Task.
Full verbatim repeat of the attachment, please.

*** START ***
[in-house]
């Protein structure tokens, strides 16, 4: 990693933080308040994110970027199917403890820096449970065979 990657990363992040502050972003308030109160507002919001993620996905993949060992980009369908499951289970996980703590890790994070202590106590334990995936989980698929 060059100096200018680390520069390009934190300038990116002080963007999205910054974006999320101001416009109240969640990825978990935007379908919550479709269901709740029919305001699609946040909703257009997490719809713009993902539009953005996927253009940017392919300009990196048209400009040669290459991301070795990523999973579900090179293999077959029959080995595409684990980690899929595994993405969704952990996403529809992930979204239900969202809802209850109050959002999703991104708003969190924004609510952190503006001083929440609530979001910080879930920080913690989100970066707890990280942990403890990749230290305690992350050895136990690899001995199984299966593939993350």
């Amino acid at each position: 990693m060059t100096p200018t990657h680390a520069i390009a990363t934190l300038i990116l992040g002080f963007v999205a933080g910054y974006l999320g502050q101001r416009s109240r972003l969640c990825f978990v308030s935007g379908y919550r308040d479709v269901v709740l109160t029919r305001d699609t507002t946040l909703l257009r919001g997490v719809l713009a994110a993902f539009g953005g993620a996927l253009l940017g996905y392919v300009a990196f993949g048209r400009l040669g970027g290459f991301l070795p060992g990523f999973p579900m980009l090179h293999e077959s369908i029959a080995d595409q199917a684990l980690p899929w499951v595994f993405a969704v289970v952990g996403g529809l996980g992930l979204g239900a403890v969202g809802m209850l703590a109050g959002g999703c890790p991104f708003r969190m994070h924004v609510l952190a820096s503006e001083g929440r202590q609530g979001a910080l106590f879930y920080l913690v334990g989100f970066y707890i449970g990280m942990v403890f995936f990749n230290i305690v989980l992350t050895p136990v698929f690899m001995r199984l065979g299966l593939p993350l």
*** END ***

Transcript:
[in-house]
């Protein structure tokens, strides 16, 4: 990693933080308040994110970027199917403890820096449970065979 990657990363992040502050972003308030109160507002919001993620996905993949060992980009369908499951289970996980703590890790994070202590106590334990995936989980698929 060059100096200018680390520069390009934190300038990116002080963007999205910054974006999320101001416009109240969640990825978990935007379908919550479709269901709740029919305001699609946040909703257009997490719809713009993902539009953005996927253009940017392919300009990196048209400009040669290459991301070795990523999973579900090179293999077959029959080995595409684990980690899929595994993405969704952990996403529809992930979204239900969202809802209850109050959002999703991104708003969190924004609510952190503006001083929440609530979001910080879930920080913690989100970066707890990280942990403890990749230290305690992350050895136990690899001995199984299966593939993350």
């Amino acid at each position: 990693m060059t100096p200018t990657h680390a520069i390009a990363t934190l300038i990116l992040g002080f963007v999205a933080g910054y974006l999320g502050q101001r416009s109240r972003l969640c990825f978990v308030s935007g379908y919550r308040d479709v269901v709740l109160t029919r305001d699609t507002t946040l909703l257009r919001g997490v719809l713009a994110a993902f539009g953005g993620a996927l253009l940017g996905y392919v300009a990196f993949g048209r400009l040669g970027g290459f991301l070795p060992g990523f999973p579900m980009l090179h293999e077959s369908i029959a080995d595409q199917a684990l980690p899929w499951v595994f993405a969704v289970v952990g996403g529809l996980g992930l979204g239900a403890v969202g809802m209850l703590a109050g959002g999703c890790p991104f708003r969190m994070h924004v609510l952190a820096s503006e001083g929440r202590q609530g979001a910080l106590f879930y920080l913690v334990g989100f970066y707890i449970g990280m942990v403890f995936f990749n230290i305690v989980l992350t050895p136990v698929f690899m001995r199984l065979g299966l593939p993350l």